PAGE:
Education became a major campaign issue. For years, Evers and Walker had tussled over education budgets, higher education politics and legal issues. Walker’s sought to portray himself as the “education governor,” touting his advocacy for school choice, but his record on school funding was one of consistent cuts for most of his tenure. Evers painted his record on school funding as a negative. Marquette Law School pollster Charles Franklin told The Washington Post that while Wisconsin voters had previously been evenly split between those supporting higher education spending and those backing lower property taxes, voters in 2018 were running at about 60 percent in favor of more education spending and about 35 percent in favor of lower taxes – a promising sign for Evers.
A major issue in the race was a deal Walker had negotiated in 2017 (with President Donald Trump’s backing) to subsidize the building of a new, 13,000-employee factory complex in Mt. Pleasant for Foxconn Technology Group, the Taiwanese-based manufacturing partner for such tech giants as Apple, Sony, Microsoft and Nintendo. Trump joined Walker in Wisconsin to break ground, but as time went on – and as more details of the financing became known – voters in the state became less enthusiastic about the project and its cost. Walker and the legislature had approved some $4.5 billion in tax incentives to support the project – reportedly the nation’s largest-ever subsidy for a foreign company. The nonpartisan Legislative Fiscal Bureau projected that a return on that investment might come as late as 2042.
Both candidates were charismatically challenged – Madison’s newspaper, the Capital Times called the race “bland vs. bland” – but they differed sharply on policy. Evers backed driver’s licenses and in-state tuition for undocumented residents, while Walker attacked Democratic-backed proposals for reforming the criminal justice system, saying in front of photographs of violent criminals, “I want to keep them in for their full terms.” Evers, meanwhile, took Walker to task for supporting repeal of the Affordable Care Act. Several ex-Walker aides endorsed Evers, and national political figures flocked to campaign in the state – Trump, former President Barack Obama, former Vice President Joe Biden and a bevy of potential 2020 Democratic presidential candidates.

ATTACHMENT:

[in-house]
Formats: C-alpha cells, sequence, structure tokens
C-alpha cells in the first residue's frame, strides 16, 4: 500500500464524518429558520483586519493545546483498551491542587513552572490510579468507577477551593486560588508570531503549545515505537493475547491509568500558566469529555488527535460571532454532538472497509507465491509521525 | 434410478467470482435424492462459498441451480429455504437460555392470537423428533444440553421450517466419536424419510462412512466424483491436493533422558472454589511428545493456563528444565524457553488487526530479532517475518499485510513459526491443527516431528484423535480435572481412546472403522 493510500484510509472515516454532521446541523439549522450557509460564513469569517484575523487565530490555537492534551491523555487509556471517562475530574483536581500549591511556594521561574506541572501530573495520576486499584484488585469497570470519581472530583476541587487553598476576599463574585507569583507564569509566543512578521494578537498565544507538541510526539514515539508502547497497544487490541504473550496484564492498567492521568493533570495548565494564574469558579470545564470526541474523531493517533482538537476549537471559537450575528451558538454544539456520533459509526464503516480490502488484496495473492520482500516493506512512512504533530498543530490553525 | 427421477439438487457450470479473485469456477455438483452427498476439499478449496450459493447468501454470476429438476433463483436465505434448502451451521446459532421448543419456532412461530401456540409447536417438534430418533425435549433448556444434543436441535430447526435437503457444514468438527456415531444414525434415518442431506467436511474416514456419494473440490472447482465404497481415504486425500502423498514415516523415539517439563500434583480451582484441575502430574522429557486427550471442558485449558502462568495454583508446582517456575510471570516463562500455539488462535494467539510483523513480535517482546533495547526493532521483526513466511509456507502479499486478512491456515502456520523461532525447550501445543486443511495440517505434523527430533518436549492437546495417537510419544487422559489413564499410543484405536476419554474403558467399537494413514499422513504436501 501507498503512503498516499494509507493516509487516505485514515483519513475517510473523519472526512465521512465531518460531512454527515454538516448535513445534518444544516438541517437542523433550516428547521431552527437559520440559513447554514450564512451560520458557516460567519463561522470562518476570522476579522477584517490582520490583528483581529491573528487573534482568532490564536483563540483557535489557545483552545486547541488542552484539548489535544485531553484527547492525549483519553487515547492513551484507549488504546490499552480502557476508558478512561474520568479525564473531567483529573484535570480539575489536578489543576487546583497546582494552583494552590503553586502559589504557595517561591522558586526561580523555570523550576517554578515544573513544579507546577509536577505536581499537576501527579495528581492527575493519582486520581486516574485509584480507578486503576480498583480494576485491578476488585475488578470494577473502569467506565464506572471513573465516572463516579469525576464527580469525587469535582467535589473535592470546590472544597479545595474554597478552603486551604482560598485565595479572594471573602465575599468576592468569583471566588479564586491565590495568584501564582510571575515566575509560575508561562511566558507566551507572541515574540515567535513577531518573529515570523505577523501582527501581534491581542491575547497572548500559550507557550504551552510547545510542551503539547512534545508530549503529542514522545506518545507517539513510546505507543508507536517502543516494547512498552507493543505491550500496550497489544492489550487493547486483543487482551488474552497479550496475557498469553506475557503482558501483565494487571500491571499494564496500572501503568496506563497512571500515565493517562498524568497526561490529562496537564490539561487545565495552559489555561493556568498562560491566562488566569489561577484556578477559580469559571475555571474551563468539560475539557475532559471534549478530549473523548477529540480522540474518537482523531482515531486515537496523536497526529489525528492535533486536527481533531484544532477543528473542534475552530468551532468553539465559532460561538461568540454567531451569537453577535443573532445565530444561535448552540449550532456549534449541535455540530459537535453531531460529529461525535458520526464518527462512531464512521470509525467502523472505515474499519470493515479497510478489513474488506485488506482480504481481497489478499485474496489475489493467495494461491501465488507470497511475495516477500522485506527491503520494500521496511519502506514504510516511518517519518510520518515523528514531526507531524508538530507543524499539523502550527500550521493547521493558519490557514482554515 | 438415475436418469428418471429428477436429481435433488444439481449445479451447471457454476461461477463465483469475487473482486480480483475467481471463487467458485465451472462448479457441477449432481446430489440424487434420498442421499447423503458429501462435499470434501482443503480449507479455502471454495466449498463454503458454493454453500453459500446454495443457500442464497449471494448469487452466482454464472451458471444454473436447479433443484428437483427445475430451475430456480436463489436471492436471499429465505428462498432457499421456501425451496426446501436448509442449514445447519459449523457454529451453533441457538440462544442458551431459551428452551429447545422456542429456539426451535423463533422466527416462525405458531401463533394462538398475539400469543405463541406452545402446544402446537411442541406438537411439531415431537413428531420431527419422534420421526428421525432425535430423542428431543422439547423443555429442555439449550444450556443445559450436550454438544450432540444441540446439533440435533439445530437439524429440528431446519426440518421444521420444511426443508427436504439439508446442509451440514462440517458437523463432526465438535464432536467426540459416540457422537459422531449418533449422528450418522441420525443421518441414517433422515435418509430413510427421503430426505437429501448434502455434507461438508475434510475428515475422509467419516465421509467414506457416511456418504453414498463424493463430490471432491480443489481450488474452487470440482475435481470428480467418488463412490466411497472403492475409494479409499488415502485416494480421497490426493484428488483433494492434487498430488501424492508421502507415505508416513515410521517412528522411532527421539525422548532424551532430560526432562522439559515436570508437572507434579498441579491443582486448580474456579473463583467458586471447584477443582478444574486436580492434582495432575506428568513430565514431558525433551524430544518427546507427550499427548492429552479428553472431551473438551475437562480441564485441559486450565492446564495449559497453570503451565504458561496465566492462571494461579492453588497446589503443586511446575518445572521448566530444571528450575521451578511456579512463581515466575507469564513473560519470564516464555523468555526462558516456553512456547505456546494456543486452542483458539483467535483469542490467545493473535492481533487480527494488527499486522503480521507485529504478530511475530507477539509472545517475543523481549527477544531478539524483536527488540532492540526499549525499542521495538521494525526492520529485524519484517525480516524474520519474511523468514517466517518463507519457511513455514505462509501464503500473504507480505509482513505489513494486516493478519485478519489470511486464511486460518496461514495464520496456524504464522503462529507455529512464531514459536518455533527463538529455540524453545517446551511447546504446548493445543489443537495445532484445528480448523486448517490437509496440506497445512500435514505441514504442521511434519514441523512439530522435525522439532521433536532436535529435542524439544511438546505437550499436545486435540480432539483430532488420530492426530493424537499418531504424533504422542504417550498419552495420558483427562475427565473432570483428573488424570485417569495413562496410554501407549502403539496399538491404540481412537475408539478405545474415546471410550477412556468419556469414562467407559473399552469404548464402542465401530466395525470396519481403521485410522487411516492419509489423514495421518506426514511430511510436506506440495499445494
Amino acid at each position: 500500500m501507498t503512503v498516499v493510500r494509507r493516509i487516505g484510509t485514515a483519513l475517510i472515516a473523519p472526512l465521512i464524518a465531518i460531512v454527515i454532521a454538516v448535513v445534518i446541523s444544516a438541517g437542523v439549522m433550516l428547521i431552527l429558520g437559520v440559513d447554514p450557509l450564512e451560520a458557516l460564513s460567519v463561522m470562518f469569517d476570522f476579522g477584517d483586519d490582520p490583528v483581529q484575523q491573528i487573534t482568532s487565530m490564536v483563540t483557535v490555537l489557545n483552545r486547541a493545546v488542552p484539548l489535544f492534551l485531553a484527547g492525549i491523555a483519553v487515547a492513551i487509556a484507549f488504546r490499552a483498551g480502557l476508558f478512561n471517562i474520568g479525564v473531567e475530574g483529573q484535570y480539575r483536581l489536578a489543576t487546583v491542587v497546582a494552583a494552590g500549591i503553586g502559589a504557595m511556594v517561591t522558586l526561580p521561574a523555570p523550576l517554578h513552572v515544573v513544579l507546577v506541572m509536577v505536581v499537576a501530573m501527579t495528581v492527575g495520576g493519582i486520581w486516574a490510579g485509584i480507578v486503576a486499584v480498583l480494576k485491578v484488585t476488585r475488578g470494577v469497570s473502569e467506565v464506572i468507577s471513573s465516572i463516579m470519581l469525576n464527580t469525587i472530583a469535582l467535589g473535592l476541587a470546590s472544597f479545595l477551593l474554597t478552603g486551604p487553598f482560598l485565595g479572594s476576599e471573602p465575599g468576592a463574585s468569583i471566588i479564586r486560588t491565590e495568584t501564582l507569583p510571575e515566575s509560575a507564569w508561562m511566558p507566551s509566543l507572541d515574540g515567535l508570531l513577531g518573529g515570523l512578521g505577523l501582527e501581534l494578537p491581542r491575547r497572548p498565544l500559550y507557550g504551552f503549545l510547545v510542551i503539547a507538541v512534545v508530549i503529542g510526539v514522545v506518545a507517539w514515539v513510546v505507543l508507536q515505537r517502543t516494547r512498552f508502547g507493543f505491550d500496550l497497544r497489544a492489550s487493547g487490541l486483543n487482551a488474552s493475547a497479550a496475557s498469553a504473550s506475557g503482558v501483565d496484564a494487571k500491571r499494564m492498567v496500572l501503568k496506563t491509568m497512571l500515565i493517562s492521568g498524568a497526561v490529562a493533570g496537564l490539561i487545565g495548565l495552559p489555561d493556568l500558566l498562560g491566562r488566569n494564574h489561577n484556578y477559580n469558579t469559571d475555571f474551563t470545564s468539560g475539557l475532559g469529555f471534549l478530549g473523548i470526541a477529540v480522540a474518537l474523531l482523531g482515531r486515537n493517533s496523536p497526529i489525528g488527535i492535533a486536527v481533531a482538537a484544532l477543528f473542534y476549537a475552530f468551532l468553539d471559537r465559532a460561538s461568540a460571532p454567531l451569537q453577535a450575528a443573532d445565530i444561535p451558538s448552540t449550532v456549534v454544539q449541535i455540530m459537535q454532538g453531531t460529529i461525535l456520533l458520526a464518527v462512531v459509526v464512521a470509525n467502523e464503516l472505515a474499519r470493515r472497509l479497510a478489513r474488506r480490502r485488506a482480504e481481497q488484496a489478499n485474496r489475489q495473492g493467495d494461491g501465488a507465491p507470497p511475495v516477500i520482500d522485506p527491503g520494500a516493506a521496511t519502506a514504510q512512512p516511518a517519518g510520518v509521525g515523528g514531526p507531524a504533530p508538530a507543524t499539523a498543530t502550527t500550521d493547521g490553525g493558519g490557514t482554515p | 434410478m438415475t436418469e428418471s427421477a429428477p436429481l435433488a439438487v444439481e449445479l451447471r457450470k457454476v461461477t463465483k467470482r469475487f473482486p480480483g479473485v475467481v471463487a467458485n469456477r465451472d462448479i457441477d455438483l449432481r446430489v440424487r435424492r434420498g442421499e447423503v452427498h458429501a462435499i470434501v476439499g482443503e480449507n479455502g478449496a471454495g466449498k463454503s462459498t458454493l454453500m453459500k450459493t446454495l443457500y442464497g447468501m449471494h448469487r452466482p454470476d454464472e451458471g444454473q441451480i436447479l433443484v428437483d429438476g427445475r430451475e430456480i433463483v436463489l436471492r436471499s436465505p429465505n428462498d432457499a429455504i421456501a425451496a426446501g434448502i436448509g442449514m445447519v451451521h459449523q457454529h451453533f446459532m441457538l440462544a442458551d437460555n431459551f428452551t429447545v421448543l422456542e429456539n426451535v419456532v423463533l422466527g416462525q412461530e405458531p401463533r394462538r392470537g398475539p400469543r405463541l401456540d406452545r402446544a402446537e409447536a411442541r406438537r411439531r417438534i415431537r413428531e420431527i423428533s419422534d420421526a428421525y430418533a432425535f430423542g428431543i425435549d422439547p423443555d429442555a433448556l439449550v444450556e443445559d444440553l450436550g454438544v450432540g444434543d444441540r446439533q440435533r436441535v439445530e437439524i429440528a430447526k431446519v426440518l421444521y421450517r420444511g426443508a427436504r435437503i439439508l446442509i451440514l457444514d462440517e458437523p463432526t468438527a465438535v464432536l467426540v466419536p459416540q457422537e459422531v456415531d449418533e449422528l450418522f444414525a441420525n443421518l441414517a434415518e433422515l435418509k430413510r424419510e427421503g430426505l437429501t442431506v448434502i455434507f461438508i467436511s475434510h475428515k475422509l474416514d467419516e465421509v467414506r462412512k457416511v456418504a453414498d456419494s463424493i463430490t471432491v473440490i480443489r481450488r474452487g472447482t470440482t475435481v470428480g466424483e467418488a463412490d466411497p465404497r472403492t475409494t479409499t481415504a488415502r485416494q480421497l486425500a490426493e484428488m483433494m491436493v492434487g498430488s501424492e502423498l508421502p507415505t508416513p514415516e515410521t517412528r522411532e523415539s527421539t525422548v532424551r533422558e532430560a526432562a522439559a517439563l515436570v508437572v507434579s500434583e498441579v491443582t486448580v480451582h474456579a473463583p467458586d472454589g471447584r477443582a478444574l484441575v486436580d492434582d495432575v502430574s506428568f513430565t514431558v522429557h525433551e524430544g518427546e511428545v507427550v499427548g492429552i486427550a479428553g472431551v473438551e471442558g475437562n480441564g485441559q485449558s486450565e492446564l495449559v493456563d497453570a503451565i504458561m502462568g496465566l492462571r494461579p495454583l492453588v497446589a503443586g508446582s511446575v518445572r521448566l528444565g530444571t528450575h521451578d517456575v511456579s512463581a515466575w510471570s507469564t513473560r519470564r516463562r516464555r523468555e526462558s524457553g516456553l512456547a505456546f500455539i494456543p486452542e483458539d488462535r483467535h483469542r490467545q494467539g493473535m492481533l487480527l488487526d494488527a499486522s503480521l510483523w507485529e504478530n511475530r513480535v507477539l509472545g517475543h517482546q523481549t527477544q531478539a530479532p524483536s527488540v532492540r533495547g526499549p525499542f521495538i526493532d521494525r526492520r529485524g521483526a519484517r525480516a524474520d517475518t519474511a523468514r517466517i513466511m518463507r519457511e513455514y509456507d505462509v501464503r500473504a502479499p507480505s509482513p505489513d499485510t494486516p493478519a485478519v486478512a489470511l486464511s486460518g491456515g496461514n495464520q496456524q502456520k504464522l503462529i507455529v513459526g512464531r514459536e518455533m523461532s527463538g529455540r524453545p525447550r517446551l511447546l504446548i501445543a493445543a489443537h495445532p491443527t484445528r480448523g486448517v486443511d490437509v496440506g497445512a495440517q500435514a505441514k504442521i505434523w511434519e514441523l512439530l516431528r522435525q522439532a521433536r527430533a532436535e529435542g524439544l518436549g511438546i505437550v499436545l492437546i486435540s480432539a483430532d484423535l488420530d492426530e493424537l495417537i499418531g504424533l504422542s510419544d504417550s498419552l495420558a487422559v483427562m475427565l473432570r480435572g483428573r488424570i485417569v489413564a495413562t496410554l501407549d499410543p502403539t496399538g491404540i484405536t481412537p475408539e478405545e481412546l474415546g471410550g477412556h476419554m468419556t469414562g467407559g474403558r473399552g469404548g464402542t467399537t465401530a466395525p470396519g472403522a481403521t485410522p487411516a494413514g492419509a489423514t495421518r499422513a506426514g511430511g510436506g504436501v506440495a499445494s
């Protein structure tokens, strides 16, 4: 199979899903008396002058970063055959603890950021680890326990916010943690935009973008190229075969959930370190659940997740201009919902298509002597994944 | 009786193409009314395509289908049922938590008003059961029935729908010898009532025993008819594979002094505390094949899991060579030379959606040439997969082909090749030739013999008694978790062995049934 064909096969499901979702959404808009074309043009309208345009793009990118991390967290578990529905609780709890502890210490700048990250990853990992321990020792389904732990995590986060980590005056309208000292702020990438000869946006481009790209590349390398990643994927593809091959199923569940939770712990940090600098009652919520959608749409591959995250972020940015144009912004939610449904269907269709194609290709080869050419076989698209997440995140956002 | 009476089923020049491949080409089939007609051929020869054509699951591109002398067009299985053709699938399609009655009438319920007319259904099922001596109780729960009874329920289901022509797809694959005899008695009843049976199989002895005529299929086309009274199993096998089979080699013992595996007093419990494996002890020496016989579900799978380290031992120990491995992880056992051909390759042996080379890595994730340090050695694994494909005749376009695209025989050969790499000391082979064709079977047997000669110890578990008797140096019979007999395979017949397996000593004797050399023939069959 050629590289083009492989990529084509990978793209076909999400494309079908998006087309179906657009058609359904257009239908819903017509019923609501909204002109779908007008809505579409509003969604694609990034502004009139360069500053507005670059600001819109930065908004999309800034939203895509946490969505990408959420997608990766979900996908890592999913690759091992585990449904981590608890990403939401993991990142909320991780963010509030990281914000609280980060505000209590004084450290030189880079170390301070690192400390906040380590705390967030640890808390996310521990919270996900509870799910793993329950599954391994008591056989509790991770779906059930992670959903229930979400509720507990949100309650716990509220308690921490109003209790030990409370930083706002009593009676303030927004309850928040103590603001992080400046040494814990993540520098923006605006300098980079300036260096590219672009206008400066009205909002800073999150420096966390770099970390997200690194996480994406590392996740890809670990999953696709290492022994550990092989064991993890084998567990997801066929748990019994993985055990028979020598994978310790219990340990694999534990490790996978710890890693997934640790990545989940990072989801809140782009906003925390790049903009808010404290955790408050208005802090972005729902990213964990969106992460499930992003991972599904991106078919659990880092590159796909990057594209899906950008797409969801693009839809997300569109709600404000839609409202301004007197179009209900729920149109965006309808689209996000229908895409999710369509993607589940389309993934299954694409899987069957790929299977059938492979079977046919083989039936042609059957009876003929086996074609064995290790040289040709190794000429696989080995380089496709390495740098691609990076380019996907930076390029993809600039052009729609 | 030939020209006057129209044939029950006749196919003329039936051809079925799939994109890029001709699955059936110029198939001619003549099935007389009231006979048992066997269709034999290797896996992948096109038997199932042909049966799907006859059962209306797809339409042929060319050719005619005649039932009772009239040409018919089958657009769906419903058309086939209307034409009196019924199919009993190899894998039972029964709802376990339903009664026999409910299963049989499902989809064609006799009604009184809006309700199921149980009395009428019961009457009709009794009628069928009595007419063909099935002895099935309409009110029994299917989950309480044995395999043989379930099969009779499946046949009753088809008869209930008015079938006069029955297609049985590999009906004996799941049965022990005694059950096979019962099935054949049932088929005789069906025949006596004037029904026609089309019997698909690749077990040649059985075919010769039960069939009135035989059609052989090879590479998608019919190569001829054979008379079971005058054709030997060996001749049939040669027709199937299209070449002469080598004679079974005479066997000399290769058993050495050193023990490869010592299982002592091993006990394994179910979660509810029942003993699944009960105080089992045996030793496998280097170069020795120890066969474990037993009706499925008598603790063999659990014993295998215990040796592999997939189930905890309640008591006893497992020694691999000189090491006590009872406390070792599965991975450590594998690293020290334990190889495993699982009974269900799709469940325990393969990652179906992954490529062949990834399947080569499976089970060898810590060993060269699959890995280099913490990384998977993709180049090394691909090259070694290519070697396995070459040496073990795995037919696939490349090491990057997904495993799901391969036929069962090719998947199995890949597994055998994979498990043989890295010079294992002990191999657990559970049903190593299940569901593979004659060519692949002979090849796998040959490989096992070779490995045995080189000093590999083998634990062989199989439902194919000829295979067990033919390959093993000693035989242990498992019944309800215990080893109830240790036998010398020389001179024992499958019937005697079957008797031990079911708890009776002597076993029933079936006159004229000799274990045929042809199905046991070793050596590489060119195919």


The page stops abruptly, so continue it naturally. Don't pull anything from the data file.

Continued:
The result was in doubt until late absentee returns from Milwaukee County sealed the contest for Evers, 49.5%-48.4% — a margin of just over 29,000 votes. Walker got 35,000 more votes than he had in 2014, but the Democratic nominee amassed more than 200,000 more votes than his predecessor. Evers improved the Democratic showing in two key strongholds — Milwaukee County, with 31,000 extra votes, and Dane County (Madison), with 44,115 additional votes. Walker bled support in the Republican bastions of suburban Milwaukee. In Waukesha County, his 45-point margin in 2014 shrank to 33 points in 2018; in Ozaukee County, his winning margin shrunk from 41 points to 27; and in Washington County, it shrunk from 53 points to 45. “Exit polls showed Walker lost ground with at least two key groups of voters compared with his 2014 re-election victory,” the Milwaukee Journal-Sentinel’s Craig Gilbert wrote. “One was independents. Walker had won independents in each of his three statewide victories, including the recall, by margins ranging from 9 to 14 points. But in the 2018 exit poll, he was trailing among independents by 7 points. A second group was college graduates. Walker won voters with college degrees by 1 point in 2014, according to the exit poll that year. He was losing them by 13 points this year.”
The skirmishing didn’t end on Election Day. To the outrage of the victorious Democrats, Republicans in a lame-duck session sought to tie Evers’ hands as much as possible. Walker signed legislation that, among other things, hampered Evers’ ability to modify the Walker-created Wisconsin Economic Development Corp.; made it harder for Evers and the newly elected Democratic attorney general, Josh Kaul, to withdraw from the anti-Affordable Care Act lawsuit; and placed tighter limits on early voting. The new legislation was challenged in court, and those battles played out for months; and Evers sought to expand Medicaid under the health care law despite Republican opposition. Meanwhile, in April 2019, the Legislative Fiscal Bureau brought unwelcome budget news with an estimate that the state could face a shortfall of almost $2 billion in the 2021-23 fiscal years.